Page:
But to who? You? Me? The seller? The buyer? An auction company? Someone else?

Fact is, disagreements over value are never going to go away. Ever.

And the auctions are never going to produce a list of reserves/valuations that we all agree are “correct.” Ever.

The best thing to do about this state of affairs?

Stop complaining and just accept it … while taking advantage of the myriad opportunities that such a wonderfully imperfect, forever fractured marketplace offers each and every one of us.

Jeff

February 23, 2008 @ 10:41 am EDT

Very thoughtful analysis – thanks. But ultimately, the buyers at TRAFFIC are mostly domainers, not end users. It is what the end users do that is going to decide whether the ship sinks or not.

Adam Strong

February 23, 2008 @ 11:53 am EDT

imho TRAFFIC makes for a very good barometer of market conditions because of what you point out. Domainer purchases represent a large majority of the reported buys in this market, thus when domainers slowdown buying it should be noted. . . End users are still buying domains don’t get me wrong, and it’s a hard market to gauge because of so many unreported/NDA sales, but what should be said when domainers slow down in their buying?

Andrew Allemann

February 23, 2008 @ 1:01 pm EDT

Adam – The latest Sedo market report for 2007 talked about the % of domain sales they can’t disclose. For .de domains it was something like 90%. For .com it was less, but still substantial.

Also, I think the argument made by some that you should combine this auction with DOMAINfest’s auction is flawed. After all, there were twice as many domains up for grabs.

Johnny Rotten

February 23, 2008 @ 11:35 pm EDT

I think this auction has very little bearing on the actual domain name marketplace. I think most domains are sold privately, not through actions. As stated above, only those in the business partcipate in these things…and all that can be taken from this is a greater degree of understanding of the appraisal process: Domainers have a much better feel of a domains value than the public.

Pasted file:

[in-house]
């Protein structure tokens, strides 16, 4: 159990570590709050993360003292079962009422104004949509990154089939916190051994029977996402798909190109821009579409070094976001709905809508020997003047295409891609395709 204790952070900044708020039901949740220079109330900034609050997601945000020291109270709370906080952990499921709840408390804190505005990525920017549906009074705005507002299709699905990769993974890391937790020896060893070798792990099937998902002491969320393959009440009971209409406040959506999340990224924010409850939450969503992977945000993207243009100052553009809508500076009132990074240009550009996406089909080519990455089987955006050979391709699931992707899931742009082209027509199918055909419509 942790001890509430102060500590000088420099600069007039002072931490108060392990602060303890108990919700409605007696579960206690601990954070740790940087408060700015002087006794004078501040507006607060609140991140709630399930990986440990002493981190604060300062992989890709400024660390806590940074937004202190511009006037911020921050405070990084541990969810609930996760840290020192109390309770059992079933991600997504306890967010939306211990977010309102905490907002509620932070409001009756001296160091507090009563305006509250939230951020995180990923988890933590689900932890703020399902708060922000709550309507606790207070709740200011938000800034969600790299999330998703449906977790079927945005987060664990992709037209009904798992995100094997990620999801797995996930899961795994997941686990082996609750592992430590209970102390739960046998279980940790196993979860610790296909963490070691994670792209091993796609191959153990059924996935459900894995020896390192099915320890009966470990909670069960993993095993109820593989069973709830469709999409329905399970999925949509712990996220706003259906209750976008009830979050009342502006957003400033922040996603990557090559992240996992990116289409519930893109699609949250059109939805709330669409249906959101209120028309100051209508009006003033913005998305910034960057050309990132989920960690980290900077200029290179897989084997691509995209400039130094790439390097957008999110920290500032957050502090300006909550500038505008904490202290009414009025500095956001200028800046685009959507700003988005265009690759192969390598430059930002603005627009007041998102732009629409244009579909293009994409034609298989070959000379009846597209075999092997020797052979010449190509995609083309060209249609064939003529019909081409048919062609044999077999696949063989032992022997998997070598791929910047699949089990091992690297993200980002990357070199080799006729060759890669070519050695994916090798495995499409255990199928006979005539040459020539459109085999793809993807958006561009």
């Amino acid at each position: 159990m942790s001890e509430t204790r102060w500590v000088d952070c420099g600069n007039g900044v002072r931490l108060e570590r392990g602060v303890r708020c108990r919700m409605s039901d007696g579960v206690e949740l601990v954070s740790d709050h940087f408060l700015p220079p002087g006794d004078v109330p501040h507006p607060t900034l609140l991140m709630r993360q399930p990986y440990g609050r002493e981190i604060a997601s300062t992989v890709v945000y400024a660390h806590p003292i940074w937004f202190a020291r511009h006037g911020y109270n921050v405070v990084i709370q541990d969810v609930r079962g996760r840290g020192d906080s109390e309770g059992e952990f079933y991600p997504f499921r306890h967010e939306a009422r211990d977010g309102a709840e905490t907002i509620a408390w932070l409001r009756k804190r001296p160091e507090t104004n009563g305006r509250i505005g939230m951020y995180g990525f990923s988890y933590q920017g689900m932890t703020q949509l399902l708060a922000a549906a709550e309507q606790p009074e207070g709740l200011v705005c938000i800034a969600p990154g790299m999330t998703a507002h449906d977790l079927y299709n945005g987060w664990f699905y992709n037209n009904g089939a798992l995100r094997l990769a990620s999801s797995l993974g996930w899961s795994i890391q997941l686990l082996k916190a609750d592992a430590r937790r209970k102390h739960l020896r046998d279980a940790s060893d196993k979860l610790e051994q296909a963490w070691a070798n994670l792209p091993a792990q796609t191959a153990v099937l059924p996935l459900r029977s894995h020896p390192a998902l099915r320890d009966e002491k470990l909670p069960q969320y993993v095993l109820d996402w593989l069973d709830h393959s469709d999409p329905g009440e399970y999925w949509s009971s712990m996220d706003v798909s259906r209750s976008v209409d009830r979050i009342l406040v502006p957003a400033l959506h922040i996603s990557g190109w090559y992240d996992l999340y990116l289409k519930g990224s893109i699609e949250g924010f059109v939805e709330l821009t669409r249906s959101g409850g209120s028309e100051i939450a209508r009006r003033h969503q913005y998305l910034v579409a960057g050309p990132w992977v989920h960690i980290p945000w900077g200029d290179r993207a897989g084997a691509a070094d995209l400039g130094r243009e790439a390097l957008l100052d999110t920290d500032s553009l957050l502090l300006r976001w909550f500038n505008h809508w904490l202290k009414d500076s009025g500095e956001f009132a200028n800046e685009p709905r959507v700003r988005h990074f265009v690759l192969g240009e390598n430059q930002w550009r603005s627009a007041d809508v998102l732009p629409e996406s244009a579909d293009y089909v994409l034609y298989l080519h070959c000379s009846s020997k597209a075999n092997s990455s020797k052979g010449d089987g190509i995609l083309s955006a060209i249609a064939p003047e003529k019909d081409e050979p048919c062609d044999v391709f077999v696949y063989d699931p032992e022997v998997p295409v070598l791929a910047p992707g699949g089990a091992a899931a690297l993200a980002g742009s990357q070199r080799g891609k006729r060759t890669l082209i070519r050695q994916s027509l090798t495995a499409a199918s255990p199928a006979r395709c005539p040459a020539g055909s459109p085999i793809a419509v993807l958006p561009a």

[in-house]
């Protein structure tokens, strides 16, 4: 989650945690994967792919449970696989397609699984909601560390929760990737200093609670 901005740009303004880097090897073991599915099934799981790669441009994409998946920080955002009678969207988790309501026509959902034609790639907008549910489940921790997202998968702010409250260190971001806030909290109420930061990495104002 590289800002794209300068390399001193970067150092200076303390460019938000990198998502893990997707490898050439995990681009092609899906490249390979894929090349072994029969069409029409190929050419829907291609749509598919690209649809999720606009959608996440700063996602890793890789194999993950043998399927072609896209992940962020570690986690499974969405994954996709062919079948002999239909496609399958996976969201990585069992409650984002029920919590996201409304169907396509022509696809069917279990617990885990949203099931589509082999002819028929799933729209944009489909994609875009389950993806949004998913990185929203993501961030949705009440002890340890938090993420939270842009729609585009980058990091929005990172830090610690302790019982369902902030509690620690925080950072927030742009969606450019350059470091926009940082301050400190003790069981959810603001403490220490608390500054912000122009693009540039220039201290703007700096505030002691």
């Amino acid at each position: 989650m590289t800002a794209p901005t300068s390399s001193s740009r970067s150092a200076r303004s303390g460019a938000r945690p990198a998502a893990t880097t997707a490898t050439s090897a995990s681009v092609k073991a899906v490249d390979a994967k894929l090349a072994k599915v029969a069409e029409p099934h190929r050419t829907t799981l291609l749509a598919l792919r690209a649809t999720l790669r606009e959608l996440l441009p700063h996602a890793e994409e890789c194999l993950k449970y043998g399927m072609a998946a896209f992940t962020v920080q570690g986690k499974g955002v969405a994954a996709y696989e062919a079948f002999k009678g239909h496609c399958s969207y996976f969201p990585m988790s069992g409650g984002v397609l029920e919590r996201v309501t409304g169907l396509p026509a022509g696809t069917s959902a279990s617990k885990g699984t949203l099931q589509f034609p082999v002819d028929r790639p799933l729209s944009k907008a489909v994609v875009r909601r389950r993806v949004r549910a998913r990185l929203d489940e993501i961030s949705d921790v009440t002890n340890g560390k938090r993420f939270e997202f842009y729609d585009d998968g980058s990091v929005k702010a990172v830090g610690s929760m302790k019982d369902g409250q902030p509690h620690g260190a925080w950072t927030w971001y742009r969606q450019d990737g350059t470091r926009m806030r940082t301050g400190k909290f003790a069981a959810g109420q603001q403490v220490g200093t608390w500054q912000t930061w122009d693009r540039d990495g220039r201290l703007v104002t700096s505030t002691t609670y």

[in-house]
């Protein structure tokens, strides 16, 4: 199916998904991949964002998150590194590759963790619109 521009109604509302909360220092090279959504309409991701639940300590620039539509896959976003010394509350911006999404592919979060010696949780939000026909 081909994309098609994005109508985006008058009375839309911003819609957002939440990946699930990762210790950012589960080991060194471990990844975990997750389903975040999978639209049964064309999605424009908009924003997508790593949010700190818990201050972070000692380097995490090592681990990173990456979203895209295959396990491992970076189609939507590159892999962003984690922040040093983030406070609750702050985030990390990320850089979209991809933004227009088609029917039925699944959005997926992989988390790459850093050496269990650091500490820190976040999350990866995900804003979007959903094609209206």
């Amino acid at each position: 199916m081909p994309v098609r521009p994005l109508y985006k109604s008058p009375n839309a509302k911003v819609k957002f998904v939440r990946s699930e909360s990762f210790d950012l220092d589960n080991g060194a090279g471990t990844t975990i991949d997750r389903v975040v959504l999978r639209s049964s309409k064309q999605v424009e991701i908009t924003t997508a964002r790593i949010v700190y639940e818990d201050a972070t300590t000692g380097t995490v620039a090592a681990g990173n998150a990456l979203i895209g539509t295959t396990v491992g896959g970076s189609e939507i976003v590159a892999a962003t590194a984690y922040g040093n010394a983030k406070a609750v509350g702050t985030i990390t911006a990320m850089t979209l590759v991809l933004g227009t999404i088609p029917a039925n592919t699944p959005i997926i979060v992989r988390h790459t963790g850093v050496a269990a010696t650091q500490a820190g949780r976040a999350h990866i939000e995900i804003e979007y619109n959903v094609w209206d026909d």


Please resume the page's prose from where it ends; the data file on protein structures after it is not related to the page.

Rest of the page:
tim davids

February 24, 2008 @ 11:02 am EDT

auctions carry a different psychology than day to day domaining…IMO sellers are looking for that “lightning strike”…they post in the forums “I got accepted” like their ship has just come in. I offer 2k for a name privately…saw it at an auction with a 25-50k reserve last fall, I just bought it for $1995. Summary, dont read too much into the auction scene.

Sol

April 1, 2008 @ 9:39 am EDT

I did a short exercise before this auction to find domains I thought were priced right.

Yusuf

September 30, 2008 @ 11:11 am EDT

Hi
DO you sell books of the Titanic.

Frank Michlick

September 30, 2008 @ 9:09 pm EDT

@Yusuf, no we don’t, this is just an image we used. Try Amazon.com ;-)

Taylar_marshall :3

April 29, 2012 @ 10:50 pm EDT

i love the Titanic!